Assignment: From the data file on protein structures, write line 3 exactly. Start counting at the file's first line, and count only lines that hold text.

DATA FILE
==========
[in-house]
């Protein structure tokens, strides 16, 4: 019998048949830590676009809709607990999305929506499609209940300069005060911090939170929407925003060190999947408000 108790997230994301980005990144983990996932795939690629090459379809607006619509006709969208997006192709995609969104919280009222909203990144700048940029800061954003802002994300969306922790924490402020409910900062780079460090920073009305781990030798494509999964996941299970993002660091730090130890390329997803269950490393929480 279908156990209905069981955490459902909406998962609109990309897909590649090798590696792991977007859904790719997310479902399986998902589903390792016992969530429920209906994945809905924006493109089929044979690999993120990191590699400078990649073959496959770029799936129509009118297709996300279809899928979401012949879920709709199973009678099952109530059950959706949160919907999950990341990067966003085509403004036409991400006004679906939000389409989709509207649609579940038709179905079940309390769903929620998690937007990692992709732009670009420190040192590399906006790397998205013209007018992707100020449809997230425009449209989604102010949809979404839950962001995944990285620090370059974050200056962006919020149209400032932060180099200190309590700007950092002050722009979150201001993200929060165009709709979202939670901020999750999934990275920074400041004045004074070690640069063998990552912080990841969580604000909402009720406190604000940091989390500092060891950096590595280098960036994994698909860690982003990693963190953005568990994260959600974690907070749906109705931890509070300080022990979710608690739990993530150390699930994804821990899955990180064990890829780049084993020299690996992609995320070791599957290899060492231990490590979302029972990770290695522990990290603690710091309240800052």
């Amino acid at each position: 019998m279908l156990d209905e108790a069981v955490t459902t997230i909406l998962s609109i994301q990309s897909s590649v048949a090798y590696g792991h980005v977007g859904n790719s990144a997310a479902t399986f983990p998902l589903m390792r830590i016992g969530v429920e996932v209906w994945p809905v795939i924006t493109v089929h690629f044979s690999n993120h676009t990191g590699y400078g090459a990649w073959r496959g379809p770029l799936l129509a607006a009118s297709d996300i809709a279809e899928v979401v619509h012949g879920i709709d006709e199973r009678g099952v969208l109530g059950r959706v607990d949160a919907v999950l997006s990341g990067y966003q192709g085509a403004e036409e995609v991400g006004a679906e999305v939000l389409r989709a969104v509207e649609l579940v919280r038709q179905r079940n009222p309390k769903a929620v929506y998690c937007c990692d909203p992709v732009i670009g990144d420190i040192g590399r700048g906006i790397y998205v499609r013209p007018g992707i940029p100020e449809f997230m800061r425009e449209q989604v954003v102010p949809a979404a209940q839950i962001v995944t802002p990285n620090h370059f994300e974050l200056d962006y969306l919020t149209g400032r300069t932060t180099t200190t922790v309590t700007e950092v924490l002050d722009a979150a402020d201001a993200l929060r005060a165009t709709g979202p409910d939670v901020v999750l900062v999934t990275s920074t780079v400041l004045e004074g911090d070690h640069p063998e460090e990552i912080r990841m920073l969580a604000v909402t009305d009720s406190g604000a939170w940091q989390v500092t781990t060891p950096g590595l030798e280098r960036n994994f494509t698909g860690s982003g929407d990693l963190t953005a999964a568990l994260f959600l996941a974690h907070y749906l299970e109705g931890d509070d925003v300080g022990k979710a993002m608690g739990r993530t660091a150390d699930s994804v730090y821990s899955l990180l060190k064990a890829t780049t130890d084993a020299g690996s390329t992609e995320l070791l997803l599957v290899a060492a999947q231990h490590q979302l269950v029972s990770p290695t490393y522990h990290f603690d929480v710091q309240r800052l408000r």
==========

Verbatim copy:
């Amino acid at each position: 019998m279908l156990d209905e108790a069981v955490t459902t997230i909406l998962s609109i994301q990309s897909s590649v048949a090798y590696g792991h980005v977007g859904n790719s990144a997310a479902t399986f983990p998902l589903m390792r830590i016992g969530v429920e996932v209906w994945p809905v795939i924006t493109v089929h690629f044979s690999n993120h676009t990191g590699y400078g090459a990649w073959r496959g379809p770029l799936l129509a607006a009118s297709d996300i809709a279809e899928v979401v619509h012949g879920i709709d006709e199973r009678g099952v969208l109530g059950r959706v607990d949160a919907v999950l997006s990341g990067y966003q192709g085509a403004e036409e995609v991400g006004a679906e999305v939000l389409r989709a969104v509207e649609l579940v919280r038709q179905r079940n009222p309390k769903a929620v929506y998690c937007c990692d909203p992709v732009i670009g990144d420190i040192g590399r700048g906006i790397y998205v499609r013209p007018g992707i940029p100020e449809f997230m800061r425009e449209q989604v954003v102010p949809a979404a209940q839950i962001v995944t802002p990285n620090h370059f994300e974050l200056d962006y969306l919020t149209g400032r300069t932060t180099t200190t922790v309590t700007e950092v924490l002050d722009a979150a402020d201001a993200l929060r005060a165009t709709g979202p409910d939670v901020v999750l900062v999934t990275s920074t780079v400041l004045e004074g911090d070690h640069p063998e460090e990552i912080r990841m920073l969580a604000v909402t009305d009720s406190g604000a939170w940091q989390v500092t781990t060891p950096g590595l030798e280098r960036n994994f494509t698909g860690s982003g929407d990693l963190t953005a999964a568990l994260f959600l996941a974690h907070y749906l299970e109705g931890d509070d925003v300080g022990k979710a993002m608690g739990r993530t660091a150390d699930s994804v730090y821990s899955l990180l060190k064990a890829t780049t130890d084993a020299g690996s390329t992609e995320l070791l997803l599957v290899a060492a999947q231990h490590q979302l269950v029972s990770p290695t490393y522990h990290f603690d929480v710091q309240r800052l408000r």